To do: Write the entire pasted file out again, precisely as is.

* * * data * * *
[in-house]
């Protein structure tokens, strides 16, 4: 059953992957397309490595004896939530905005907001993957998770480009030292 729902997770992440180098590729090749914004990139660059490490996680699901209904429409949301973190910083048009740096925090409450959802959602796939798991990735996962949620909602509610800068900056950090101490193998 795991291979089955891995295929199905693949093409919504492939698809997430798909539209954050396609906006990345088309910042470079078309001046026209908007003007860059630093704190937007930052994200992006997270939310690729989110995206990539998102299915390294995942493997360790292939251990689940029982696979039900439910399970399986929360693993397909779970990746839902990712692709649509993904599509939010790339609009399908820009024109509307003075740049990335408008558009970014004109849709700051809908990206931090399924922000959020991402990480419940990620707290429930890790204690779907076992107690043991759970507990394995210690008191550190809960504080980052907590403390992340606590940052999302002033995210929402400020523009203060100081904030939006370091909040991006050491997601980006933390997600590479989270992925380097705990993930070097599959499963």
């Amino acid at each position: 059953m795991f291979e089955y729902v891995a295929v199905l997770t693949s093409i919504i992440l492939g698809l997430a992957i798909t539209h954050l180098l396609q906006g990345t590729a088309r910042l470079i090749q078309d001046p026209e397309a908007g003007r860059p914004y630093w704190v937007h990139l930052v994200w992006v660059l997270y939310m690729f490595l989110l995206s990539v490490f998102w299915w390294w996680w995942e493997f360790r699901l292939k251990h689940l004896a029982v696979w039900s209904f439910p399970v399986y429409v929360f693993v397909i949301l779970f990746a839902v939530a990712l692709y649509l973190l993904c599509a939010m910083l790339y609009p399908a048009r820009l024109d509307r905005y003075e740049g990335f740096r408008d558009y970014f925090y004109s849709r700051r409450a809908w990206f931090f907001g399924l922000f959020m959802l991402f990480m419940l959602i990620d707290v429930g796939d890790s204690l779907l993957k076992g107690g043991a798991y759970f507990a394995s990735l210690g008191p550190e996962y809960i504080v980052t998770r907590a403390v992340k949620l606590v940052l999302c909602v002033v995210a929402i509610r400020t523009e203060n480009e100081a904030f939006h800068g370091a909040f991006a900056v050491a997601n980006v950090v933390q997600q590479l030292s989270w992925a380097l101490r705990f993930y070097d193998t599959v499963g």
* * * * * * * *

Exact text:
[in-house]
């Protein structure tokens, strides 16, 4: 059953992957397309490595004896939530905005907001993957998770480009030292 729902997770992440180098590729090749914004990139660059490490996680699901209904429409949301973190910083048009740096925090409450959802959602796939798991990735996962949620909602509610800068900056950090101490193998 795991291979089955891995295929199905693949093409919504492939698809997430798909539209954050396609906006990345088309910042470079078309001046026209908007003007860059630093704190937007930052994200992006997270939310690729989110995206990539998102299915390294995942493997360790292939251990689940029982696979039900439910399970399986929360693993397909779970990746839902990712692709649509993904599509939010790339609009399908820009024109509307003075740049990335408008558009970014004109849709700051809908990206931090399924922000959020991402990480419940990620707290429930890790204690779907076992107690043991759970507990394995210690008191550190809960504080980052907590403390992340606590940052999302002033995210929402400020523009203060100081904030939006370091909040991006050491997601980006933390997600590479989270992925380097705990993930070097599959499963």
């Amino acid at each position: 059953m795991f291979e089955y729902v891995a295929v199905l997770t693949s093409i919504i992440l492939g698809l997430a992957i798909t539209h954050l180098l396609q906006g990345t590729a088309r910042l470079i090749q078309d001046p026209e397309a908007g003007r860059p914004y630093w704190v937007h990139l930052v994200w992006v660059l997270y939310m690729f490595l989110l995206s990539v490490f998102w299915w390294w996680w995942e493997f360790r699901l292939k251990h689940l004896a029982v696979w039900s209904f439910p399970v399986y429409v929360f693993v397909i949301l779970f990746a839902v939530a990712l692709y649509l973190l993904c599509a939010m910083l790339y609009p399908a048009r820009l024109d509307r905005y003075e740049g990335f740096r408008d558009y970014f925090y004109s849709r700051r409450a809908w990206f931090f907001g399924l922000f959020m959802l991402f990480m419940l959602i990620d707290v429930g796939d890790s204690l779907l993957k076992g107690g043991a798991y759970f507990a394995s990735l210690g008191p550190e996962y809960i504080v980052t998770r907590a403390v992340k949620l606590v940052l999302c909602v002033v995210a929402i509610r400020t523009e203060n480009e100081a904030f939006h800068g370091a909040f991006a900056v050491a997601n980006v950090v933390q997600q590479l030292s989270w992925a380097l101490r705990f993930y070097d193998t599959v499963g």